8. Jacob Perreault, Sarnia Sting: The son of the former Toronto Maple Leafs centre Yanic Perreault took the league by storm last year. He scored 30 goals and was one of the offensive catalysts for the Sting, despite only being 16 years old. While displaying his offensive abilities, Jacob really improved his play away from the puck and was one the Sting’s few plus players over the season. He is high on our radar and if he continues to develop like he did last year, he could be a first-round pick.

London Knight Antonio Stranges celebrates after scoring on Sarnia Sting goalie Aidan Hughes during the first period of their OHL hockey game in London on Friday, Oct. 12, 2018. The Knights were sporting custom sweaters in support of the Dream Lottery which raises money for London hospitals. The sweaters will be auctioned off at http://auction.chl.ca/ Derek Ruttan/The London Free Press

 

9. Lleyton Moore, Oshawa Generals: One of my favourite players in the entire draft, Moore is a defenceman made for the new game with his ability to skate and make plays. He was traded from Niagara to Oshawa last year and was injured for a good part of the second half of the season, but when he did come back, he showed no ill effects. I see a lot of Morgan Reilly in Moore’s game, which bodes well for his future as a power-play quarterback for the Gens and a standout defender in the league. His omission on Team Canada’s Hlinka Gretzky team really hurt them, in my opinion, but he won’t go under the radar this season in his NHL Draft.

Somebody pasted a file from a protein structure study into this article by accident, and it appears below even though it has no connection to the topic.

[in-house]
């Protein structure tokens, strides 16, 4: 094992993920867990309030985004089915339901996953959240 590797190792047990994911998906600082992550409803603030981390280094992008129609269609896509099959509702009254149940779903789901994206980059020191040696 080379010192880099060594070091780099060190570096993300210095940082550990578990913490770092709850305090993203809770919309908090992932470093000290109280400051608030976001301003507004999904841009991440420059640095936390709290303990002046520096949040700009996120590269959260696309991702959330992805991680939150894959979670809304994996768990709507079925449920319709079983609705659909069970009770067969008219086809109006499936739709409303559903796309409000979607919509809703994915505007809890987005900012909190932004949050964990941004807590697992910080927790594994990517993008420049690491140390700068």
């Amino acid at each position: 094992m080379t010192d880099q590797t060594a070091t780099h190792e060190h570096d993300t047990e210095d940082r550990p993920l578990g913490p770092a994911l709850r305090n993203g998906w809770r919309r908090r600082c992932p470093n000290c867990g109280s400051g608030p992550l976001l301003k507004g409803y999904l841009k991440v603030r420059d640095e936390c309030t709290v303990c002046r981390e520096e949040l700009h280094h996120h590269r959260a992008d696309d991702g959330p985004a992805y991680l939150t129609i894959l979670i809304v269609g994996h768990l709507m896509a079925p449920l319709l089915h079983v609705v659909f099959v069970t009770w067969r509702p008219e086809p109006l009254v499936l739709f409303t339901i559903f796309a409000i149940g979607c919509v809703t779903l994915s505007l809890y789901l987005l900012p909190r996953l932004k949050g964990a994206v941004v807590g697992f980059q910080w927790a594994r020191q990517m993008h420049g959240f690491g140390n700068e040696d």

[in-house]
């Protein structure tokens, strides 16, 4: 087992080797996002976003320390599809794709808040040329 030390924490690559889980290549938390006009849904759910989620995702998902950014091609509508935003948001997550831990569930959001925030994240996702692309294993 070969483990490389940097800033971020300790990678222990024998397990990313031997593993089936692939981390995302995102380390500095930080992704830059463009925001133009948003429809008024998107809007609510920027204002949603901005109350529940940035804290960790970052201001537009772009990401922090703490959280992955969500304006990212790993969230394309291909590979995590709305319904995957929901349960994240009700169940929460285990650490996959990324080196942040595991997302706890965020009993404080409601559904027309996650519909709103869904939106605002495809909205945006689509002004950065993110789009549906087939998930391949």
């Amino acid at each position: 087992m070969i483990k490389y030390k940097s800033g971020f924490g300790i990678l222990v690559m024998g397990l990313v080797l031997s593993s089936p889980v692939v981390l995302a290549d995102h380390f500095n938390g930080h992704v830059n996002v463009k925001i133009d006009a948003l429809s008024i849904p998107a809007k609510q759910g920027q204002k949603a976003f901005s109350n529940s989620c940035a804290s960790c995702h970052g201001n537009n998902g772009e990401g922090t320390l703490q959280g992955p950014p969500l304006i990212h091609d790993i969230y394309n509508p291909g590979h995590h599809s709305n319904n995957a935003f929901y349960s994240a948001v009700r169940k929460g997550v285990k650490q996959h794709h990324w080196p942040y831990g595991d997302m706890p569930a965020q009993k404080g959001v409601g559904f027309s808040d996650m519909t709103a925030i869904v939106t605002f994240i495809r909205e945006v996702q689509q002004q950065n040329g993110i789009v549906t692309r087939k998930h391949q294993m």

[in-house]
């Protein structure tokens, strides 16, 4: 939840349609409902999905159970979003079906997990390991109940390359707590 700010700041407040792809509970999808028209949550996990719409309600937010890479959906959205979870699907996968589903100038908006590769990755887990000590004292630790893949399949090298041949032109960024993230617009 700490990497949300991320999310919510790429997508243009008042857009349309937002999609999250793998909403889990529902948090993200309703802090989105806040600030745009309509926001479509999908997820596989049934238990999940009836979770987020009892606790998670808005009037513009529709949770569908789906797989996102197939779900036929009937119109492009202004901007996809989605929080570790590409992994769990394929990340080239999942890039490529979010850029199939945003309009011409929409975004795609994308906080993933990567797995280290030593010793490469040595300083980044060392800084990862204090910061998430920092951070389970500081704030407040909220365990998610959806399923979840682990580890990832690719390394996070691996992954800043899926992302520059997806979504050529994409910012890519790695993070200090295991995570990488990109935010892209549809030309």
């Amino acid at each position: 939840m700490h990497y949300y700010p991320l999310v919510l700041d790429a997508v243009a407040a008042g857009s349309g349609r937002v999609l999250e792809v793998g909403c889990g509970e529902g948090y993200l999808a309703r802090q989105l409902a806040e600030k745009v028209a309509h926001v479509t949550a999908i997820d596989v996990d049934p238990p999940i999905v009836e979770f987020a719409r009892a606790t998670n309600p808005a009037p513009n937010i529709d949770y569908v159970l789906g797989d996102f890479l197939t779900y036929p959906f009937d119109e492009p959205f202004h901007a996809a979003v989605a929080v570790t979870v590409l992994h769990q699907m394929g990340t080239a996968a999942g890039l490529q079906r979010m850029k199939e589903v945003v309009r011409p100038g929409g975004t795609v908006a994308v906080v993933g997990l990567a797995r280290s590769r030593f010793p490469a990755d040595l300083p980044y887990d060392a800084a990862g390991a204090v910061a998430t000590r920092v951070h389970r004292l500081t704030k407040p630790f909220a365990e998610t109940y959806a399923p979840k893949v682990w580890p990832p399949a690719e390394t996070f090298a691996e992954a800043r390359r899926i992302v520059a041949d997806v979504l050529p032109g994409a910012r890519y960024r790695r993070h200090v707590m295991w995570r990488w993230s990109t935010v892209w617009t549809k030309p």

10. Antonio Stranges, London Knights: A highly-skilled, slick offensive producer is coming out of London (let me put on my surprised face) to play on a loaded team. Stranges is a highlight-reel type of player who has phenomenal hands and has proven deadly on the power play. Dale Hunter still has some work to do to make him a complete player, but that will happen over the season and he should put up big numbers, which will make him a very intriguing prospect to watch over the course of the season.

Honourable Mentions

– Tyson Foerster, Barrie Colts: Barrie scooped up one of the smartest players in the league late in the third round two years ago and throughout his rookie year, he rewarded them for it. He has a very high hockey IQ and a game awareness that is impressive and while he needs to get stronger, he is a dark horse for me as we head into the 2019-20 scouting season.

– Tristan Lennox, Saginaw Spirit: Lennox stepped into the pressure cooker playoffs last year for the Spirit, when Ivan Prosvetov was suspended, and played incredibly. He has good size and mobility and will be the first OHL goaltender drafted next summer.